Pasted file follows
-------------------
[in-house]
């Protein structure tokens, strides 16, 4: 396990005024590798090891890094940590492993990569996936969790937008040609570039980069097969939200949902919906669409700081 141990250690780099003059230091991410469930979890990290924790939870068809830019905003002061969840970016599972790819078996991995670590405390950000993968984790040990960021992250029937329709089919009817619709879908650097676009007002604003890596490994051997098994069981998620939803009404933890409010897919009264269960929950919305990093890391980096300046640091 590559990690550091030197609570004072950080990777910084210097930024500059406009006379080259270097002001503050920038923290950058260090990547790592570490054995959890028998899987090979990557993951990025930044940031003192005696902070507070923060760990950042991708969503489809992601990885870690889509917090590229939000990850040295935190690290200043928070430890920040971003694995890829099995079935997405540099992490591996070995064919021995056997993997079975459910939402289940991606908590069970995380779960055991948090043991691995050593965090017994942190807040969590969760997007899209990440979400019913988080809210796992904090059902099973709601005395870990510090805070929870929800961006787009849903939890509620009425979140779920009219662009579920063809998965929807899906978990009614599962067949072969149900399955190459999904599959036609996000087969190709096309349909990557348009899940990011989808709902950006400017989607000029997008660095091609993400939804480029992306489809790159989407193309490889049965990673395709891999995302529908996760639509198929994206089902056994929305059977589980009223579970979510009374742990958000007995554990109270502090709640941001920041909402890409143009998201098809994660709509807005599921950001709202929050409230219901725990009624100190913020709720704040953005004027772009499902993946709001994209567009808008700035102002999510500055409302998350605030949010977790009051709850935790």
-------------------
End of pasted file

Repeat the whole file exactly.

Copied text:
[in-house]
């Protein structure tokens, strides 16, 4: 396990005024590798090891890094940590492993990569996936969790937008040609570039980069097969939200949902919906669409700081 141990250690780099003059230091991410469930979890990290924790939870068809830019905003002061969840970016599972790819078996991995670590405390950000993968984790040990960021992250029937329709089919009817619709879908650097676009007002604003890596490994051997098994069981998620939803009404933890409010897919009264269960929950919305990093890391980096300046640091 590559990690550091030197609570004072950080990777910084210097930024500059406009006379080259270097002001503050920038923290950058260090990547790592570490054995959890028998899987090979990557993951990025930044940031003192005696902070507070923060760990950042991708969503489809992601990885870690889509917090590229939000990850040295935190690290200043928070430890920040971003694995890829099995079935997405540099992490591996070995064919021995056997993997079975459910939402289940991606908590069970995380779960055991948090043991691995050593965090017994942190807040969590969760997007899209990440979400019913988080809210796992904090059902099973709601005395870990510090805070929870929800961006787009849903939890509620009425979140779920009219662009579920063809998965929807899906978990009614599962067949072969149900399955190459999904599959036609996000087969190709096309349909990557348009899940990011989808709902950006400017989607000029997008660095091609993400939804480029992306489809790159989407193309490889049965990673395709891999995302529908996760639509198929994206089902056994929305059977589980009223579970979510009374742990958000007995554990109270502090709640941001920041909402890409143009998201098809994660709509807005599921950001709202929050409230219901725990009624100190913020709720704040953005004027772009499902993946709001994209567009808008700035102002999510500055409302998350605030949010977790009051709850935790």